|ELF to COFF Convertor email@example.com (1997-02-16)|
|Re: ELF to COFF Convertor firstname.lastname@example.org (1997-02-27)|
|Re: ELF to COFF Convertor email@example.com (1997-02-27)|
|Re: ELF to COFF Convertor firstname.lastname@example.org (1997-03-01)|
|Re: ELF to COFF Convertor email@example.com (Michael Meissner) (1997-03-01)|
|Re: ELF to COFF Convertor firstname.lastname@example.org (1997-03-05)|
|Re: ELF to COFF Convertor email@example.com (Michael Meissner) (1997-03-14)|
|Re: ELF to COFF Convertor firstname.lastname@example.org (1997-03-18)|
|From:||Michael Meissner <email@example.com>|
|Date:||14 Mar 1997 00:20:22 -0500|
|References:||97-02-100 97-02-158 97-03-018 97-03-033|
firstname.lastname@example.org (Jeff Jackson) writes:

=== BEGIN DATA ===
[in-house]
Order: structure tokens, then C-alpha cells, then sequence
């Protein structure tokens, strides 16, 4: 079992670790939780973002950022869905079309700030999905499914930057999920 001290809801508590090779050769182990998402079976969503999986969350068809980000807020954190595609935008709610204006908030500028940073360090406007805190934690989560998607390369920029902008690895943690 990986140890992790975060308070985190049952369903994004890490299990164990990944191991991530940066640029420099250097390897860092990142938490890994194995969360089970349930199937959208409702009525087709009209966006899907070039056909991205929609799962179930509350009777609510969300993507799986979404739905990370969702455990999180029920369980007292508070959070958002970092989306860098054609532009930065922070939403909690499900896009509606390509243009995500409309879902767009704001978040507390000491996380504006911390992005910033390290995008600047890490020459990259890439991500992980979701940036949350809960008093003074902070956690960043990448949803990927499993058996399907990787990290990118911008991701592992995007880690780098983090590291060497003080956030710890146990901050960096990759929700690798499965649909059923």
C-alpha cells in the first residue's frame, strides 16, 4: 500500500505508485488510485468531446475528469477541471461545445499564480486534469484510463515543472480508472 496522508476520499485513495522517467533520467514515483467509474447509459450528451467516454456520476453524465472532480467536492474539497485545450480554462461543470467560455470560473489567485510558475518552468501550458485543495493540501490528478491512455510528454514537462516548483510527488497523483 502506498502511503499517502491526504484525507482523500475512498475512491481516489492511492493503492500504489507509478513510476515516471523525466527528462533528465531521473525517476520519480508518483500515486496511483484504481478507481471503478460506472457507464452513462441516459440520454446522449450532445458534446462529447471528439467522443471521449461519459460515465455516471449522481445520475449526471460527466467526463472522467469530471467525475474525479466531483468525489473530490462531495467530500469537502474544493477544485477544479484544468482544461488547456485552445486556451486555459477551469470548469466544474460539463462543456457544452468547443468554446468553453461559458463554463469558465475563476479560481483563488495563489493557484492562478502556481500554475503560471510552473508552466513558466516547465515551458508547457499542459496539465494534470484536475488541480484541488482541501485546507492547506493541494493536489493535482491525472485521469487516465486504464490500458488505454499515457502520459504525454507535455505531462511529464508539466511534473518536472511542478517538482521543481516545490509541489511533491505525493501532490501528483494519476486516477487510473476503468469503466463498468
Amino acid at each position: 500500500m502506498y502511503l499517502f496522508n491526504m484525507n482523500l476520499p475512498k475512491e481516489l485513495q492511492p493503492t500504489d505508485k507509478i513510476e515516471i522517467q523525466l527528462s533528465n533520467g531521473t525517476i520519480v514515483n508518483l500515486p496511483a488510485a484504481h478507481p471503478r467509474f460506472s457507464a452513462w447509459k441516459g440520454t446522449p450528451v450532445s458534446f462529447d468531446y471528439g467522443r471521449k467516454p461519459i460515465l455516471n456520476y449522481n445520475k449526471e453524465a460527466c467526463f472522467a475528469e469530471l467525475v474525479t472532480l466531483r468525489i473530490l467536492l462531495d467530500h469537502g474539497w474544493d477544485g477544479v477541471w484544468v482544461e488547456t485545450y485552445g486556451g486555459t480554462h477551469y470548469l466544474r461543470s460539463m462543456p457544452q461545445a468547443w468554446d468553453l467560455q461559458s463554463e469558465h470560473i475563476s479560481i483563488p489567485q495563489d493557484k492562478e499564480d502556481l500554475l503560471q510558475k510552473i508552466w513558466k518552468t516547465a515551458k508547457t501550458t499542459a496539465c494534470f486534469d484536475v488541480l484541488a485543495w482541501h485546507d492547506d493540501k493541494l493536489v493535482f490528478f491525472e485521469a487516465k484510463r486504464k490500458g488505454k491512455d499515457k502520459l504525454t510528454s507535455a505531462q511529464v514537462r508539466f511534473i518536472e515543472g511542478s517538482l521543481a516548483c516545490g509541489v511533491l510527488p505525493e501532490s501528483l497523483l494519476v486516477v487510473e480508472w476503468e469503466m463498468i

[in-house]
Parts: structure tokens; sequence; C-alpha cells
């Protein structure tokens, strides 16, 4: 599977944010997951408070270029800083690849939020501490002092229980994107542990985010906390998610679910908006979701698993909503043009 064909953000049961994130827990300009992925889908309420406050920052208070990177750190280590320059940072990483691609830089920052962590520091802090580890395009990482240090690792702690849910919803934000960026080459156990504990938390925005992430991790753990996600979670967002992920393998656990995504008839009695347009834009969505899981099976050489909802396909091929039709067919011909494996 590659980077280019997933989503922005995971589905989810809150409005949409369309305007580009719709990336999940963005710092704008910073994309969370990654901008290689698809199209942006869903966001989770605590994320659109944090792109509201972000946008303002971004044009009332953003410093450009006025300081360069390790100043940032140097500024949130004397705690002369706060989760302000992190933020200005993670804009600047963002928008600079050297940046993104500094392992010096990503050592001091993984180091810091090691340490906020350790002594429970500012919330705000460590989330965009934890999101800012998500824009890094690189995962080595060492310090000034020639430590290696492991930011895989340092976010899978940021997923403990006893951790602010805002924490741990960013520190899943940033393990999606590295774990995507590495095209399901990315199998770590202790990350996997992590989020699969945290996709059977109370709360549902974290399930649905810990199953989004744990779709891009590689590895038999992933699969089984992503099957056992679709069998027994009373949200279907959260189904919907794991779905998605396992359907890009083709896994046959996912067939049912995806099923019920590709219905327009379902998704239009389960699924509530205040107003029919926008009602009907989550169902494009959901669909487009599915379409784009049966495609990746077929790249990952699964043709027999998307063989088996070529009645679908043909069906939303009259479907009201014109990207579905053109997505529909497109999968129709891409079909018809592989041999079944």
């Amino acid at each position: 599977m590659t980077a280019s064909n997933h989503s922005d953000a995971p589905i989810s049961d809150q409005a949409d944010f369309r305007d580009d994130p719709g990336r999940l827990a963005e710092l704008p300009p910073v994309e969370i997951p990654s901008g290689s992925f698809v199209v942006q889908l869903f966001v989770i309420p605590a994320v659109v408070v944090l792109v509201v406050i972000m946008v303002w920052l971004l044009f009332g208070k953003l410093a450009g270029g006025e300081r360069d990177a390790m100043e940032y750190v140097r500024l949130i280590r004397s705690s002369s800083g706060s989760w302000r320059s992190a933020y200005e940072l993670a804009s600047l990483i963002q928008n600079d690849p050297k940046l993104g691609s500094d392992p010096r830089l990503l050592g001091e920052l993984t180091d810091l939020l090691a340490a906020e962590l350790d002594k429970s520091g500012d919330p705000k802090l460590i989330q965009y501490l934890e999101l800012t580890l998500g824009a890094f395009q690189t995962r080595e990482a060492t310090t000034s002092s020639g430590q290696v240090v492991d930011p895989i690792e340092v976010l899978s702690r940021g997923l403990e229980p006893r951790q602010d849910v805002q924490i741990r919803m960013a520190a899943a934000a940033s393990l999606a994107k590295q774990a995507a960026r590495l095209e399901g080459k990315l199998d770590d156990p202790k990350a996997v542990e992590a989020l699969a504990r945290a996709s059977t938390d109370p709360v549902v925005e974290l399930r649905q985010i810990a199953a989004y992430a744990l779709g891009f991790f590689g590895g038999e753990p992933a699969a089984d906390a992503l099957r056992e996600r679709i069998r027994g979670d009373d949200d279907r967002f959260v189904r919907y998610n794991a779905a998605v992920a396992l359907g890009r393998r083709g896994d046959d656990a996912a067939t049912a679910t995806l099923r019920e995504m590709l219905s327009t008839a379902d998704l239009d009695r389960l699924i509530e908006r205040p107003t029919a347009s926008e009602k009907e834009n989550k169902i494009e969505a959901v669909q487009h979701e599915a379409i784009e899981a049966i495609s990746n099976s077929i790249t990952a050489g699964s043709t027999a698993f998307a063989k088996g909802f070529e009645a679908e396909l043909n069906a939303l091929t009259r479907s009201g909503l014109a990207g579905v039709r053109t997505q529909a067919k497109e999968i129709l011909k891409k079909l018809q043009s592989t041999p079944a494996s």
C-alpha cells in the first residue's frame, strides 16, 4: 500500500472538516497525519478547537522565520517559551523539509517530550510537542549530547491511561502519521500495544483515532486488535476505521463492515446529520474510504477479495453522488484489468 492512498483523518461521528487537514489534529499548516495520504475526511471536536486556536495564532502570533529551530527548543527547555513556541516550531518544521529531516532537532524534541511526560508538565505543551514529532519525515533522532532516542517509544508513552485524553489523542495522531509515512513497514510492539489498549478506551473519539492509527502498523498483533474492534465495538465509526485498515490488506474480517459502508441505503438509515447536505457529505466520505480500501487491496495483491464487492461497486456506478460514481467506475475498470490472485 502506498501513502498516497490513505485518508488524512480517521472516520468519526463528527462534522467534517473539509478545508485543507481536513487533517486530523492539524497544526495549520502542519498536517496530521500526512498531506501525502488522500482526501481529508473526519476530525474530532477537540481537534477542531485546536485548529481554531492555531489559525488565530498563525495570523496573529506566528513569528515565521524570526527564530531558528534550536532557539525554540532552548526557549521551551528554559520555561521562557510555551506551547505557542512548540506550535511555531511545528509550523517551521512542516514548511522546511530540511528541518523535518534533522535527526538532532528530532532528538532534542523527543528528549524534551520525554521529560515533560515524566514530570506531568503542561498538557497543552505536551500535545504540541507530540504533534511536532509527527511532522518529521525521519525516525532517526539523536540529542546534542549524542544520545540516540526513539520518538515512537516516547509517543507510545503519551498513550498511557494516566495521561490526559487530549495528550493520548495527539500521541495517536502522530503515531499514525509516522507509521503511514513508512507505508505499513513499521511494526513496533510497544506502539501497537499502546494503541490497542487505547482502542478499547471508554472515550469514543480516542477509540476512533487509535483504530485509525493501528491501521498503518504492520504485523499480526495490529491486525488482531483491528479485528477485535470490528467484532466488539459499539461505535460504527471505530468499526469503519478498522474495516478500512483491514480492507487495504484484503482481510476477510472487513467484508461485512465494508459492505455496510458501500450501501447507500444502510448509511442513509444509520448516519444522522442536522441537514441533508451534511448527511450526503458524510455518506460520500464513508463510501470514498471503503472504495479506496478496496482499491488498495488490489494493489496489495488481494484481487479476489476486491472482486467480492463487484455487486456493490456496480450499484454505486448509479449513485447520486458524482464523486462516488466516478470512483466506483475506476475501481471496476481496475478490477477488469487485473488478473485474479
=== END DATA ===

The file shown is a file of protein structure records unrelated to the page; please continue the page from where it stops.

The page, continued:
> > 5) V.4 uses r13 to point to the small data area, while PowerOpen uses it
> > as a normal caller save register, and NT reserves it for use by the
> > operating system. PowerOpen
> I'm not sure what the "small data area" is. If you mean aggregate
> return values, these are passed as a hidden first argument in
> Concurrent's implementation.
(Note, I'm using the gas syntax, since that's what I use and wrote).
A small data area points to a location in memory (+32768 from the
beginning of the .sdata sectionin the case of the Solaris/Linux
powerpc V.4/eabi). Small variables can be referenced in one
and the linker will automatically put the address of foo - the address
of _SDA_BASE_ into the address field. This is similar to the GP
register used in SGI/MIPS systems.
In eabi, there are two small data pointers, plus memory around
location 0 can used, and the asm looks like:
The linker then puts the appropriate register (0, 2, or 13) into the
index register field and the lower 16 bits.
Michael Meissner, Cygnus Solutions (East Coast)
4th floor, 955 Massachusetts Avenue, Cambridge, MA 02139, USA
email@example.com, 617-354-5416 (office), 617-354-7161 (fax)
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